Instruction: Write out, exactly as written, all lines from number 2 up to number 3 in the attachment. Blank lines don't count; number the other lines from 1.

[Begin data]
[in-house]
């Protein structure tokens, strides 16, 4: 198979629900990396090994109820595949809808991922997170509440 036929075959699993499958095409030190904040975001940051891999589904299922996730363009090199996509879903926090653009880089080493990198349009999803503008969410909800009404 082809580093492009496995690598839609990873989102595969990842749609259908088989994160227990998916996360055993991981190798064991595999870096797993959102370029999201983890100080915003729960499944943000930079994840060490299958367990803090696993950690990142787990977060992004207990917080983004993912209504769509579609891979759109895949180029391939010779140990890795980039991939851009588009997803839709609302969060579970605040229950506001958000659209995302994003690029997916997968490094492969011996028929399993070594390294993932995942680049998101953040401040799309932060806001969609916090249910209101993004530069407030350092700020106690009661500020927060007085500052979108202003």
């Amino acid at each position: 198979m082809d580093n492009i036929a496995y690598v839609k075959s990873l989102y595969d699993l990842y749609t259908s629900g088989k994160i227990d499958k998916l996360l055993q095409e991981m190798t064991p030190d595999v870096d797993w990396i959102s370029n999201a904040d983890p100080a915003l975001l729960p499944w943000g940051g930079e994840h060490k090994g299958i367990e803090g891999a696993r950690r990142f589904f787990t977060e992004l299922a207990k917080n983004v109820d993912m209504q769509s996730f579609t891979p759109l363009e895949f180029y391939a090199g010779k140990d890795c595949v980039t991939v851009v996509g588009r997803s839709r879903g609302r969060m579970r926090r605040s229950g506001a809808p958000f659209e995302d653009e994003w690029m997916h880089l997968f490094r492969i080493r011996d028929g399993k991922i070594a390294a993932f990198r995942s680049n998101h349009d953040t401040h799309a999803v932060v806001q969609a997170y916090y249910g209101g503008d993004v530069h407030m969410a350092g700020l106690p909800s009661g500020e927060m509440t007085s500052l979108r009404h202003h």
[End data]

């Protein structure tokens, strides 16, 4: 198979629900990396090994109820595949809808991922997170509440 036929075959699993499958095409030190904040975001940051891999589904299922996730363009090199996509879903926090653009880089080493990198349009999803503008969410909800009404 082809580093492009496995690598839609990873989102595969990842749609259908088989994160227990998916996360055993991981190798064991595999870096797993959102370029999201983890100080915003729960499944943000930079994840060490299958367990803090696993950690990142787990977060992004207990917080983004993912209504769509579609891979759109895949180029391939010779140990890795980039991939851009588009997803839709609302969060579970605040229950506001958000659209995302994003690029997916997968490094492969011996028929399993070594390294993932995942680049998101953040401040799309932060806001969609916090249910209101993004530069407030350092700020106690009661500020927060007085500052979108202003």
């Amino acid at each position: 198979m082809d580093n492009i036929a496995y690598v839609k075959s990873l989102y595969d699993l990842y749609t259908s629900g088989k994160i227990d499958k998916l996360l055993q095409e991981m190798t064991p030190d595999v870096d797993w990396i959102s370029n999201a904040d983890p100080a915003l975001l729960p499944w943000g940051g930079e994840h060490k090994g299958i367990e803090g891999a696993r950690r990142f589904f787990t977060e992004l299922a207990k917080n983004v109820d993912m209504q769509s996730f579609t891979p759109l363009e895949f180029y391939a090199g010779k140990d890795c595949v980039t991939v851009v996509g588009r997803s839709r879903g609302r969060m579970r926090r605040s229950g506001a809808p958000f659209e995302d653009e994003w690029m997916h880089l997968f490094r492969i080493r011996d028929g399993k991922i070594a390294a993932f990198r995942s680049n998101h349009d953040t401040h799309a999803v932060v806001q969609a997170y916090y249910g209101g503008d993004v530069h407030m969410a350092g700020l106690p909800s009661g500020e927060m509440t007085s500052l979108r009404h202003h």